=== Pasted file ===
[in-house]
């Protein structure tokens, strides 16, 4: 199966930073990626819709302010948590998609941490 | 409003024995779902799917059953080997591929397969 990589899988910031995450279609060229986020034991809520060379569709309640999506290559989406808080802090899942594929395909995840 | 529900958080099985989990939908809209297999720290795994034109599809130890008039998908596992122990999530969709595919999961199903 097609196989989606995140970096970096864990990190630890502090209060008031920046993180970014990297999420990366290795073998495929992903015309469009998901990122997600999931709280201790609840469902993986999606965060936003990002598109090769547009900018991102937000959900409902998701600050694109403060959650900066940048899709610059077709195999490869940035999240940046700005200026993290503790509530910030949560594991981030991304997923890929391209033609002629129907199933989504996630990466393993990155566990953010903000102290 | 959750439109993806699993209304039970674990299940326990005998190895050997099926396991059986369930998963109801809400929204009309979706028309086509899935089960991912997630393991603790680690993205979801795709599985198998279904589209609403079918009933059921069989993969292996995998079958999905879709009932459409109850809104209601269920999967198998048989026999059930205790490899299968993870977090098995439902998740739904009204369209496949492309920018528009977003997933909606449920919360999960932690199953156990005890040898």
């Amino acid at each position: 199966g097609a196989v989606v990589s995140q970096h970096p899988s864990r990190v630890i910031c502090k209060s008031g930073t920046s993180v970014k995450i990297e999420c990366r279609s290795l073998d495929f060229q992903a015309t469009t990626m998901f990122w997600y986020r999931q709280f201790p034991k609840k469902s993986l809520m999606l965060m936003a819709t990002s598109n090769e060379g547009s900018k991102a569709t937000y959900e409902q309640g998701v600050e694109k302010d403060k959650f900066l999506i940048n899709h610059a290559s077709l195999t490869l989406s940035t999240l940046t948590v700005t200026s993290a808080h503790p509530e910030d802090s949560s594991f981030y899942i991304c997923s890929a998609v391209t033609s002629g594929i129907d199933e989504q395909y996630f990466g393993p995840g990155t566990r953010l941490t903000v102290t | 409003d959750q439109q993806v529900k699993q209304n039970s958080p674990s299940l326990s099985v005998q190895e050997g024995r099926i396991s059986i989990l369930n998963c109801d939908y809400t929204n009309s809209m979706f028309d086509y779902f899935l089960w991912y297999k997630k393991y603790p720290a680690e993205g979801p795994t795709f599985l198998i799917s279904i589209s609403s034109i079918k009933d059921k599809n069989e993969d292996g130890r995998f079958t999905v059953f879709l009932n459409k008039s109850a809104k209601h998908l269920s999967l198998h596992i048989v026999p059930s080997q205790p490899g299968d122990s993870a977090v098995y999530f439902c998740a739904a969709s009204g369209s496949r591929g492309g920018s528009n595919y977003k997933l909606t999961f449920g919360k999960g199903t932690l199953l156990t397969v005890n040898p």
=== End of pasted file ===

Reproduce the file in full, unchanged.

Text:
[in-house]
């Protein structure tokens, strides 16, 4: 199966930073990626819709302010948590998609941490 | 409003024995779902799917059953080997591929397969 990589899988910031995450279609060229986020034991809520060379569709309640999506290559989406808080802090899942594929395909995840 | 529900958080099985989990939908809209297999720290795994034109599809130890008039998908596992122990999530969709595919999961199903 097609196989989606995140970096970096864990990190630890502090209060008031920046993180970014990297999420990366290795073998495929992903015309469009998901990122997600999931709280201790609840469902993986999606965060936003990002598109090769547009900018991102937000959900409902998701600050694109403060959650900066940048899709610059077709195999490869940035999240940046700005200026993290503790509530910030949560594991981030991304997923890929391209033609002629129907199933989504996630990466393993990155566990953010903000102290 | 959750439109993806699993209304039970674990299940326990005998190895050997099926396991059986369930998963109801809400929204009309979706028309086509899935089960991912997630393991603790680690993205979801795709599985198998279904589209609403079918009933059921069989993969292996995998079958999905879709009932459409109850809104209601269920999967198998048989026999059930205790490899299968993870977090098995439902998740739904009204369209496949492309920018528009977003997933909606449920919360999960932690199953156990005890040898």
């Amino acid at each position: 199966g097609a196989v989606v990589s995140q970096h970096p899988s864990r990190v630890i910031c502090k209060s008031g930073t920046s993180v970014k995450i990297e999420c990366r279609s290795l073998d495929f060229q992903a015309t469009t990626m998901f990122w997600y986020r999931q709280f201790p034991k609840k469902s993986l809520m999606l965060m936003a819709t990002s598109n090769e060379g547009s900018k991102a569709t937000y959900e409902q309640g998701v600050e694109k302010d403060k959650f900066l999506i940048n899709h610059a290559s077709l195999t490869l989406s940035t999240l940046t948590v700005t200026s993290a808080h503790p509530e910030d802090s949560s594991f981030y899942i991304c997923s890929a998609v391209t033609s002629g594929i129907d199933e989504q395909y996630f990466g393993p995840g990155t566990r953010l941490t903000v102290t | 409003d959750q439109q993806v529900k699993q209304n039970s958080p674990s299940l326990s099985v005998q190895e050997g024995r099926i396991s059986i989990l369930n998963c109801d939908y809400t929204n009309s809209m979706f028309d086509y779902f899935l089960w991912y297999k997630k393991y603790p720290a680690e993205g979801p795994t795709f599985l198998i799917s279904i589209s609403s034109i079918k009933d059921k599809n069989e993969d292996g130890r995998f079958t999905v059953f879709l009932n459409k008039s109850a809104k209601h998908l269920s999967l198998h596992i048989v026999p059930s080997q205790p490899g299968d122990s993870a977090v098995y999530f439902c998740a739904a969709s009204g369209s496949r591929g492309g920018s528009n595919y977003k997933l909606t999961f449920g919360k999960g199903t932690l199953l156990t397969v005890n040898p």